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Through the Gadling Lens: photographing autumn
First of all, and most obviously, autumn is known for its rich, vibrant colour. If you're lucky enough to live in a place that gets really showy around this time of year (or you're planning on taking a trip to a similarly beautiful location), there's no end of inspiration for taking a great photograph that really showcases and shows off autumn's amazing colours. Here's a great example:
This beautiful image shared by Matteo.Mazzoni in our Gadling Flickr pool is a great example of not only capturing amazing vibrant colour by filling the image with it, but it also shows how you can use depth of field to really enhances all of the beautiful hues that autumn can bring. A really (and quite literally) a brilliant shot.
But what about if, like me, you live in (or are traveling to) a place that isn't particularly well-known for its resplendent foliage? (Who am I kidding: here in Houston, we barely have any colour change at all -- leaves just turn brown one day and fall off). In this case, if you're still looking to capture the colours of the season, you need to get a bit more creative:
In this great shot captured and shared by Donna Dow/Funkiller, instead of focusing on entire trees filled with red foliage, she instead captures the colour of only two leaves -- the result still gives the feel of fall, still makes you wonder at the vibrancy that is autumn, but it takes the pressure of of her to find an entire treefull of great, bright leaves. I love this: even I might be able to pull this off here in Houston.
Once you get past autumn's colour, one of the things I love the most about autumn is how changeable the weather can be, and how the mood can change from bright and crisp one minute, to dark and gloomy the next. If you're traveling to a location that has a true autumn, don't forget to capture some of the dark moods of autumn in addition to the light ones. The following are two great examples:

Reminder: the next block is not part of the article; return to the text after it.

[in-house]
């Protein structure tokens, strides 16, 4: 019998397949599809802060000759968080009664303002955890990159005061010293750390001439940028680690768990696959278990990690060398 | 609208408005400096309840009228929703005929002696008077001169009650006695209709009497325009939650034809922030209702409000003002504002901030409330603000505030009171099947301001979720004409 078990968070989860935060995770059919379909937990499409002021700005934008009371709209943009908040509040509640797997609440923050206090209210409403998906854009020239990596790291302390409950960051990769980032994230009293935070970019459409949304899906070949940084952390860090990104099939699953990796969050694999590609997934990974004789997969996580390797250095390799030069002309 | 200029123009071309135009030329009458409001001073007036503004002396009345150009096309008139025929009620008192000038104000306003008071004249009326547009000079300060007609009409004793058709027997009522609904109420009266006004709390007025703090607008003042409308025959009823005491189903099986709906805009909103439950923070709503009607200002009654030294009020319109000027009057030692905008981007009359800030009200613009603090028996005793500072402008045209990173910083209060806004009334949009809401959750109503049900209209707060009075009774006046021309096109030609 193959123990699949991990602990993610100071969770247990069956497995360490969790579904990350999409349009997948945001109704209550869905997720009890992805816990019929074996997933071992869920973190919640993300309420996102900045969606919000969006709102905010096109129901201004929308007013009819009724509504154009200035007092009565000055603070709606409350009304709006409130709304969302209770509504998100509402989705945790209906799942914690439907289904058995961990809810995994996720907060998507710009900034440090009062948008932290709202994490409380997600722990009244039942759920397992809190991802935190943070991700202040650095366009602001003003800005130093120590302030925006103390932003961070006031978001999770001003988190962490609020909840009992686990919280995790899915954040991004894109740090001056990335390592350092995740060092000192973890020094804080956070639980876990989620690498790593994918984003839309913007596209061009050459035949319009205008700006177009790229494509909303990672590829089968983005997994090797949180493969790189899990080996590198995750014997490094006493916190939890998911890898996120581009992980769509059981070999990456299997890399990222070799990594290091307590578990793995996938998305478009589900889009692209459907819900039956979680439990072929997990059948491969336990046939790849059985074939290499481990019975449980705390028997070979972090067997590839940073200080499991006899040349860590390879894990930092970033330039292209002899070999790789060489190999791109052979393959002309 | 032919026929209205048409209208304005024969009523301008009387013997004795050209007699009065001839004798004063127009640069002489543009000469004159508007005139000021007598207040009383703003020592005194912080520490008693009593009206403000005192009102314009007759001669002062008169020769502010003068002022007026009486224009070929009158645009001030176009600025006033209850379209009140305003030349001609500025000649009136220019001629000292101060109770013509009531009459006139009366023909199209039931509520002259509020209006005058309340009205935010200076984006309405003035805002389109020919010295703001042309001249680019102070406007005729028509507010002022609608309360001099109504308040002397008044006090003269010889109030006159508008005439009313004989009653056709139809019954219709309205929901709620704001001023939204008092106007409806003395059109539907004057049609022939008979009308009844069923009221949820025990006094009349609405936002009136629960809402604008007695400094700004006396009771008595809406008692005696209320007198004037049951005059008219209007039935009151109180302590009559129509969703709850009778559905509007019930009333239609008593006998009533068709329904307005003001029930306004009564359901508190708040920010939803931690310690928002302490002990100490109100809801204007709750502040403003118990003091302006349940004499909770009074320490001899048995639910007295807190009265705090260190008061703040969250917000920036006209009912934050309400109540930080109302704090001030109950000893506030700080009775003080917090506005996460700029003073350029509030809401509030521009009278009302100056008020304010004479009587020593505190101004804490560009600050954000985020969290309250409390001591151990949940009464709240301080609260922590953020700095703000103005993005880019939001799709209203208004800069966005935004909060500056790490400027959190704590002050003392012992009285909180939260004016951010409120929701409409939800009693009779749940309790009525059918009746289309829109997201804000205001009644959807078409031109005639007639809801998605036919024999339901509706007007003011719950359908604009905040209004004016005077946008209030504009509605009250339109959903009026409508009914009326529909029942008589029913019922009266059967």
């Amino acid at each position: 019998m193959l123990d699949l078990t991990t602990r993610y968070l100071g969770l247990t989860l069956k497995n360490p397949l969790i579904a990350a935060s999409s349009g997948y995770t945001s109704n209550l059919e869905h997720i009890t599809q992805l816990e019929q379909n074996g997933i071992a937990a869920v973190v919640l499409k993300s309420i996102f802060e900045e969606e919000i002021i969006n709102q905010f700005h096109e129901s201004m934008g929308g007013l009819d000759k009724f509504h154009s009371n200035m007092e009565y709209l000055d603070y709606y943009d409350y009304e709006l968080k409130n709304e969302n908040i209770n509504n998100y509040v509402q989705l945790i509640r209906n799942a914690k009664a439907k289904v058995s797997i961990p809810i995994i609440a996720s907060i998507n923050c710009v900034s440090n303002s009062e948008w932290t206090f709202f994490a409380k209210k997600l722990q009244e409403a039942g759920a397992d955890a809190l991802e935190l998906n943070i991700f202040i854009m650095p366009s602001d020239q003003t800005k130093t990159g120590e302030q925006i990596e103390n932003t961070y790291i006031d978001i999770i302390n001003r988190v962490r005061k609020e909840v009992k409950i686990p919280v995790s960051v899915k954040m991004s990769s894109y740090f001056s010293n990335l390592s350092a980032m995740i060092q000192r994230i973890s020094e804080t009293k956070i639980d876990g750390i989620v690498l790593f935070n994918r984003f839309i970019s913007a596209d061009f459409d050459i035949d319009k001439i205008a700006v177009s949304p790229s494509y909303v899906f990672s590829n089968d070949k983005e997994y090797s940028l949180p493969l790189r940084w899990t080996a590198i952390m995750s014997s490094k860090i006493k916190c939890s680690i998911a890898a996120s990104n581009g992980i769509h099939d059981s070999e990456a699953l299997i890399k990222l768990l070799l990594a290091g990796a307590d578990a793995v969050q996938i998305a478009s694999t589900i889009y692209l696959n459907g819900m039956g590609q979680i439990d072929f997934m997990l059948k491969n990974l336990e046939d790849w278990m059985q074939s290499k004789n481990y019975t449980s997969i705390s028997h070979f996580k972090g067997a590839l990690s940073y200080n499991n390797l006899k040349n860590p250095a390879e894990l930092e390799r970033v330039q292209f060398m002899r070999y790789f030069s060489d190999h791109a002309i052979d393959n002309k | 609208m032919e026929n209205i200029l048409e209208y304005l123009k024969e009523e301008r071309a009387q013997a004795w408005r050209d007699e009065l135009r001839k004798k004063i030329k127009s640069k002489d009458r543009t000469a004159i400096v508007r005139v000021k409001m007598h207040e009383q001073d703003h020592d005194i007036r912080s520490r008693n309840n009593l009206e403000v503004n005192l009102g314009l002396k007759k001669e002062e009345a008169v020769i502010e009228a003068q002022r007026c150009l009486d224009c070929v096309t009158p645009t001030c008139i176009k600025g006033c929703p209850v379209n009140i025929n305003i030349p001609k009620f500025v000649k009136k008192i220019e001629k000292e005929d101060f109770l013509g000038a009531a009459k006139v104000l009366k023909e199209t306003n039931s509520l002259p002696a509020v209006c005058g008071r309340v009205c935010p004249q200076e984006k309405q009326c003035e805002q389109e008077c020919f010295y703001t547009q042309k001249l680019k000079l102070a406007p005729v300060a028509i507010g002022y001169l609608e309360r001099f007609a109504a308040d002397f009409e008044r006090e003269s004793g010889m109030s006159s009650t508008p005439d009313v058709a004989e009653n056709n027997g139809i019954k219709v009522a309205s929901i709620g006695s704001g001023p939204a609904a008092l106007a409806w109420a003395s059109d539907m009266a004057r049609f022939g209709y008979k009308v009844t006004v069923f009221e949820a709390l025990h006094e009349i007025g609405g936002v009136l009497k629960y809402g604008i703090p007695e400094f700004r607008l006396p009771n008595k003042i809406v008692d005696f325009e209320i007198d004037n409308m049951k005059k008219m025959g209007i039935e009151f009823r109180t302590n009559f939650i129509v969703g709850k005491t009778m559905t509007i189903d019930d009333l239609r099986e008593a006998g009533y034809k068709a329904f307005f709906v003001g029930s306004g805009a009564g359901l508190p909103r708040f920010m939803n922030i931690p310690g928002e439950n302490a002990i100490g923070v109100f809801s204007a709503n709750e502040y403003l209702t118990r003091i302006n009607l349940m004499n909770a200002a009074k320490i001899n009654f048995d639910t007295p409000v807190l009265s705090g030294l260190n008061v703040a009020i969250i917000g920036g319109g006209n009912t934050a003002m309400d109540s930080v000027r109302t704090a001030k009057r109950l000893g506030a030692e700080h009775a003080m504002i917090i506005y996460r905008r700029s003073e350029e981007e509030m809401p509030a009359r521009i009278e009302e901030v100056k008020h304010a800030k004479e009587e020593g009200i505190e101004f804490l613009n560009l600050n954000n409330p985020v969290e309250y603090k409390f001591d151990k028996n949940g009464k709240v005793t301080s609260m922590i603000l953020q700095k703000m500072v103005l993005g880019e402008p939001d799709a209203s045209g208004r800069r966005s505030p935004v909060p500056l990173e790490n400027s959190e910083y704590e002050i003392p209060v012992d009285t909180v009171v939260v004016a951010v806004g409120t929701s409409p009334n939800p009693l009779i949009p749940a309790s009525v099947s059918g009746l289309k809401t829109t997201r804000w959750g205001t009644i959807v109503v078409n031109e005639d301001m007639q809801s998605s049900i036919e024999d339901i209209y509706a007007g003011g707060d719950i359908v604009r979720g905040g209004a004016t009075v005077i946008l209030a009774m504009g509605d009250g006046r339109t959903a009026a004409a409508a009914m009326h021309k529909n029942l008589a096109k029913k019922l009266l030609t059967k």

I love this shot of this foggy autumn day in England (particularly since I lived in London for a little under 2 years, and boy, does this look familiar). This image was shared by mingthien in the Flickr pool, and is a great example of how sometimes sharpness and deep contrast can detract from the mood of an image. Looking at this shot, you can almost feel the tiny little cold drops of moisture in the air, and the dampness that sinks into your bones.
I think I feel a cold coming on.
In contrast, however, look at this image:
This amazing image, shared by t3mujin, was taken in Paris -- and with far more contrast in this shot, the image conveys the darkness autumn is sometimes capable of creating. I love the pop of orange in the leaves on the ground -- the telltale sign of the season -- and I particularly like the inclusion of the man in the right corner, bracing himself against the windy drizzle. Beautiful, beautiful mood.
3. Activities and sports.